The Ukrainian president has urged Europe not to fall victim to Russian blackmail. Some in Germany view Moscow as essential to solving the refugee and Syrian crises.
Russia is trying to undermine a common European stance on Ukraine and sanctions, Ukrainian President Petro Poroshenko said in an interview with the German widely-read daily "Bild" on Wednesday.
Poroshenko, who met with Chancellor Angela Merkel in Berlin on Monday, said Russia continues to back separatists in eastern Ukraine and build up its forces along the border. Russia was not living up to its obligations under the Minsk agreements, he said.
Poroshenko and Merkel agreed on Monday that sanctions against Russia for its annexation of Crimea and support for rebels in eastern Ukraine would continue until the Minsk accords were implemented.
Russia denies backing rebels and argues Kyiv must implement its part of the Minsk accords, including key constitutional reforms and local elections.
While Germany and its partners in the West have maintained a united front on sanctions, the basis of that consensus has been under constant pressure. Europe faces a growing refugee crisis that threatens to even unseat Merkel, and Russia has carved out a pivotal role in ending the conflict in Syria.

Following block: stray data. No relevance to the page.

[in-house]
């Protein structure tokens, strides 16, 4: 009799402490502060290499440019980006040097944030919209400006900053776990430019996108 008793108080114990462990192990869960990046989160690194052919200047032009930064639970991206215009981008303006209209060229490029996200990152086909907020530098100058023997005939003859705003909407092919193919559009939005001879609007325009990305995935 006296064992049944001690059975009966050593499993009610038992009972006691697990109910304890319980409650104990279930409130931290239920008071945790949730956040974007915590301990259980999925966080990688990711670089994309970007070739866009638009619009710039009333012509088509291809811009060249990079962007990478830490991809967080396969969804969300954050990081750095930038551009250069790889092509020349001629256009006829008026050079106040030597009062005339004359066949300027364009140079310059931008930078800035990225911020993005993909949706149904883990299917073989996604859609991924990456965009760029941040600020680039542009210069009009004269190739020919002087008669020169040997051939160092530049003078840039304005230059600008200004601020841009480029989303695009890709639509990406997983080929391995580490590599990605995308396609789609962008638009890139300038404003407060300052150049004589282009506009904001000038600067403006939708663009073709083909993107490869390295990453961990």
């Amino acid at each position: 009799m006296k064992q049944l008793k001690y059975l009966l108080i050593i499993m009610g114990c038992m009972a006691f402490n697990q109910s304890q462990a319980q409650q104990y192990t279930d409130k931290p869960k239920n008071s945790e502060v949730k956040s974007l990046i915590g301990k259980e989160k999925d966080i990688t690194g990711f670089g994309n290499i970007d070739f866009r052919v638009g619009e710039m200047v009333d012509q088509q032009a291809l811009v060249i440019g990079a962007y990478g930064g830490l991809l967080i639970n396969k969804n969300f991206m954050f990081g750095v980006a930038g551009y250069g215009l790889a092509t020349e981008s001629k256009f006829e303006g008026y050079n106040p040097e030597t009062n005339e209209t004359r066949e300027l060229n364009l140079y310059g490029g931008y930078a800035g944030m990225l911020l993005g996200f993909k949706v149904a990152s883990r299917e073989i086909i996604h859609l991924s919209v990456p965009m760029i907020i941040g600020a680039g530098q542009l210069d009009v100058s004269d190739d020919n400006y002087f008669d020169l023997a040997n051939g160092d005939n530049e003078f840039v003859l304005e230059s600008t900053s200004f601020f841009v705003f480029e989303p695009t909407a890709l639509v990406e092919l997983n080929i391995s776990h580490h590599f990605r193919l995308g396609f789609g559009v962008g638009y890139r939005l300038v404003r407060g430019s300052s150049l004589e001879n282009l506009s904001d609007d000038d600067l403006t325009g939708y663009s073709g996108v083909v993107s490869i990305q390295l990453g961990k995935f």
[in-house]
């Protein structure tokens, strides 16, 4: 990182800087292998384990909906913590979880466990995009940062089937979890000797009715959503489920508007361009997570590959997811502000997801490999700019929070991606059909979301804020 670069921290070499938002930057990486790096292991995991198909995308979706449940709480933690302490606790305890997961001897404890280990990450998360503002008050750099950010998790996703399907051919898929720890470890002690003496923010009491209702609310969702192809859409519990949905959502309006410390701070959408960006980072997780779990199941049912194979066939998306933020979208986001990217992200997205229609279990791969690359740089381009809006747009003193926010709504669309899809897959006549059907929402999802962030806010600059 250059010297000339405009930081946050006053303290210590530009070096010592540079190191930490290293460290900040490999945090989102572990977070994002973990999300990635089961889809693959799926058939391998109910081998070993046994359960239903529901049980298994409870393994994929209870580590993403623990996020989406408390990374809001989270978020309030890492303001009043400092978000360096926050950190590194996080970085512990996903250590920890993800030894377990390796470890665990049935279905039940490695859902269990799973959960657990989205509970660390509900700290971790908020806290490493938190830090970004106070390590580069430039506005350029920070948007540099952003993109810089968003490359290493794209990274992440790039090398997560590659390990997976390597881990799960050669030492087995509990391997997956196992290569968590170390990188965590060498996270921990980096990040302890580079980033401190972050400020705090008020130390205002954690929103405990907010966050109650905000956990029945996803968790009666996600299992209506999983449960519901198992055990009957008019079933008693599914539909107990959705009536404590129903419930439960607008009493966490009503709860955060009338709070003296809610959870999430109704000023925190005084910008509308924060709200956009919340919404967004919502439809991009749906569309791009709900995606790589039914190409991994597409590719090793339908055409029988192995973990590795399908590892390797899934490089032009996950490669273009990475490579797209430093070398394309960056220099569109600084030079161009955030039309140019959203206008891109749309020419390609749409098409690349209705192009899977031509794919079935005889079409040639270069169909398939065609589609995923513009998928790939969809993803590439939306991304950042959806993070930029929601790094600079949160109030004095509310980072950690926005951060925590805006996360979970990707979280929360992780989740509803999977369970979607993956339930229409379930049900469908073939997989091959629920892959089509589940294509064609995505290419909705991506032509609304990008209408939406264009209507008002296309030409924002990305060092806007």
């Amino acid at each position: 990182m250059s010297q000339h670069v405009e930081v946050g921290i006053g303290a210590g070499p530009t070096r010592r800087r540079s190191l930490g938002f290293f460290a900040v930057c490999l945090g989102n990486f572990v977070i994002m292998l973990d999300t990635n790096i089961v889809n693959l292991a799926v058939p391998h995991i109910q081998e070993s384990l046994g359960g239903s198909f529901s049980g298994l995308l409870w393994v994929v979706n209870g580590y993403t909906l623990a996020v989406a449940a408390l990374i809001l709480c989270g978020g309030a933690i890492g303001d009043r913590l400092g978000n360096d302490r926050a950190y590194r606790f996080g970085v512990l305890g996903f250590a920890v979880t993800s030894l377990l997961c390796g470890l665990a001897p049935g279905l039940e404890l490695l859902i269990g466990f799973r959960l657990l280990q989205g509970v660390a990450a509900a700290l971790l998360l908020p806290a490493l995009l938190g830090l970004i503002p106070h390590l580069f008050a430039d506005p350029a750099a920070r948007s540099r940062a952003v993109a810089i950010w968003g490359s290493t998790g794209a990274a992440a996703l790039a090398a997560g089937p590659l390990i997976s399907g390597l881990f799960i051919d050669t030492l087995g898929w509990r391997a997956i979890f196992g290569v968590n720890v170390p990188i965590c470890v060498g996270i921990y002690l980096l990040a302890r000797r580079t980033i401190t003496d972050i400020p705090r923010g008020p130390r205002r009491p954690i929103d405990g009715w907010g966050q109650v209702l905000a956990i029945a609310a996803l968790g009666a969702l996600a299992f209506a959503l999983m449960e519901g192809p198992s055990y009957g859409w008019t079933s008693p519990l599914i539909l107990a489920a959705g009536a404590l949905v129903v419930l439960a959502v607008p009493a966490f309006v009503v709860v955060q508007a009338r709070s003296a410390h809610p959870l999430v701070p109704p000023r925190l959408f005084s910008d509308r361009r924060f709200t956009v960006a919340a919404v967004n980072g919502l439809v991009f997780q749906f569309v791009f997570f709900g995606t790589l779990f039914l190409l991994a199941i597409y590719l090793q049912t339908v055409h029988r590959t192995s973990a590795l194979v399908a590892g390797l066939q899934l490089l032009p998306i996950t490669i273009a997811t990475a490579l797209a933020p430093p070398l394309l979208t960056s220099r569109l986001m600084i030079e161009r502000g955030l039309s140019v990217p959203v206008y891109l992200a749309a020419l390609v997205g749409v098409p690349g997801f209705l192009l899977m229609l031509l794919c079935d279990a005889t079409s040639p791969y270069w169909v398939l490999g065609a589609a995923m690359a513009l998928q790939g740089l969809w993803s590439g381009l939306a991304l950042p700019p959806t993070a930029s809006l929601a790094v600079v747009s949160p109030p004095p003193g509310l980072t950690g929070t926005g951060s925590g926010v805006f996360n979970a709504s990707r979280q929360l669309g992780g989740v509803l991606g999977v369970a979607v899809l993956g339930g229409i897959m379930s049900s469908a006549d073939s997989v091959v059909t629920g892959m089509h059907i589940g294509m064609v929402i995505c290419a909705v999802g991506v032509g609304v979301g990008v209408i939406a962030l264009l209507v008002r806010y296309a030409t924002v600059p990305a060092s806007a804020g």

The twin refugee and Syria problems in which Russia is needed, as well as the economic toll sanctions are having on sluggish European economies, have long had Ukraine concerned that Western pressure on Russia could wane with time.
But Poroshenko warned that Europe must not be the "victim of Putin's blackmail" by following the logic that without him the conflict in Syria cannot be resolved.
"Everything that happens in the world is directly or indirectly related to Russian aggression," Poroshenko said, insisting that sanctions must remain. "Russia wants to open a wedge between European states, that is the goal," he said.
Poroshenko said Russia was using hybrid warfare against Germany - including information operations - to confuse and divide opinions and undermine responses to its actions.
Meanwhile, some German politicians appear to be increasingly at odds with Poroshenko's assessment of Russia's role in the world.
Seehofer goes to Moscow
In a controversial move, Horst Seehofer, the state premier of Bavaria and head of Merkel's Bavarian sister party (CSU), headed on Wednesday to Moscow, where he will meet with Putin during a two-day visit.
In an interview with Russian media TASS, Seehofer said Russia was critical to solving the world's problems, from the refugee crisis to the fight against terror.
The Bavarian premier, who has clashed with Merkel over refugee policy, also took aim at sanctions against Russia for the impact they were having on the Bavarian economy.
The German Agriculture Minister Christian Schmidt (CSU) said on Wednesday the goal of Seehofer's visit was to close the gap between Russia and Europe and develop economic opportunities between the two countries.
He added that once the Minsk accords were implemented sanctions should be lifted as soon as possible.
cw/kms (dpa, Reuters)